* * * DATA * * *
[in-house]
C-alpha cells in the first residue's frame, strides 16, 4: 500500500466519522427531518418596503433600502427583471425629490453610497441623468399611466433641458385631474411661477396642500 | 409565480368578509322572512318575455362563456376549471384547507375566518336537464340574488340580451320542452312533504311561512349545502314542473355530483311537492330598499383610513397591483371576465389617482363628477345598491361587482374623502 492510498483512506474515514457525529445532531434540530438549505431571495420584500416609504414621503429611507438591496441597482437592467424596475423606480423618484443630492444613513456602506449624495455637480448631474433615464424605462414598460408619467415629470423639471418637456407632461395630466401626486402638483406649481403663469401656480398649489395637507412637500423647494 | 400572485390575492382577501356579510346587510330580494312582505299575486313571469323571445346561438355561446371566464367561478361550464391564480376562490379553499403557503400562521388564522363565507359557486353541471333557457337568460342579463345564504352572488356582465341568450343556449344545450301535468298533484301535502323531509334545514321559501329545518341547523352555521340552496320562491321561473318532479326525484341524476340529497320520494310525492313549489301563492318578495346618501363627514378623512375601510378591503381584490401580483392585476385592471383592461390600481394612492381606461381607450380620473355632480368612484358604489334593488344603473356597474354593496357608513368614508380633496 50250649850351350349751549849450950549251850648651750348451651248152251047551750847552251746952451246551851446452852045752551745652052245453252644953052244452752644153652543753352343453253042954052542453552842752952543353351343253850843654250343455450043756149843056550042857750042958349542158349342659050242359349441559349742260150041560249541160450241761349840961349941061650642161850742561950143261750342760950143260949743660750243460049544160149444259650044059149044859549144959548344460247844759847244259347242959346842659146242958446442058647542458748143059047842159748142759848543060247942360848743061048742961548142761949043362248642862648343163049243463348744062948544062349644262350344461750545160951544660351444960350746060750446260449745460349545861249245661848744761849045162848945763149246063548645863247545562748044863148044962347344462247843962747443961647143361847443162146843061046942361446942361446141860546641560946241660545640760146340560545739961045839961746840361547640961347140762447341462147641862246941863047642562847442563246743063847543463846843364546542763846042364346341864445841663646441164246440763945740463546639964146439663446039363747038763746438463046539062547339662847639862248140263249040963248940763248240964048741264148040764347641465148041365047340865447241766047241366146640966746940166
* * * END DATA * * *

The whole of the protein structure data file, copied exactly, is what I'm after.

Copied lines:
[in-house]
C-alpha cells in the first residue's frame, strides 16, 4: 500500500466519522427531518418596503433600502427583471425629490453610497441623468399611466433641458385631474411661477396642500 | 409565480368578509322572512318575455362563456376549471384547507375566518336537464340574488340580451320542452312533504311561512349545502314542473355530483311537492330598499383610513397591483371576465389617482363628477345598491361587482374623502 492510498483512506474515514457525529445532531434540530438549505431571495420584500416609504414621503429611507438591496441597482437592467424596475423606480423618484443630492444613513456602506449624495455637480448631474433615464424605462414598460408619467415629470423639471418637456407632461395630466401626486402638483406649481403663469401656480398649489395637507412637500423647494 | 400572485390575492382577501356579510346587510330580494312582505299575486313571469323571445346561438355561446371566464367561478361550464391564480376562490379553499403557503400562521388564522363565507359557486353541471333557457337568460342579463345564504352572488356582465341568450343556449344545450301535468298533484301535502323531509334545514321559501329545518341547523352555521340552496320562491321561473318532479326525484341524476340529497320520494310525492313549489301563492318578495346618501363627514378623512375601510378591503381584490401580483392585476385592471383592461390600481394612492381606461381607450380620473355632480368612484358604489334593488344603473356597474354593496357608513368614508380633496 50250649850351350349751549849450950549251850648651750348451651248152251047551750847552251746952451246551851446452852045752551745652052245453252644953052244452752644153652543753352343453253042954052542453552842752952543353351343253850843654250343455450043756149843056550042857750042958349542158349342659050242359349441559349742260150041560249541160450241761349840961349941061650642161850742561950143261750342760950143260949743660750243460049544160149444259650044059149044859549144959548344460247844759847244259347242959346842659146242958446442058647542458748143059047842159748142759848543060247942360848743061048742961548142761949043362248642862648343163049243463348744062948544062349644262350344461750545160951544660351444960350746060750446260449745460349545861249245661848744761849045162848945763149246063548645863247545562748044863148044962347344462247843962747443961647143361847443162146843061046942361446942361446141860546641560946241660545640760146340560545739961045839961746840361547640961347140762447341462147641862246941863047642562847442563246743063847543463846843364546542763846042364346341864445841663646441164246440763945740463546639964146439663446039363747038763746438463046539062547339662847639862248140263249040963248940763248240964048741264148040764347641465148041365047340865447241766047241366146640966746940166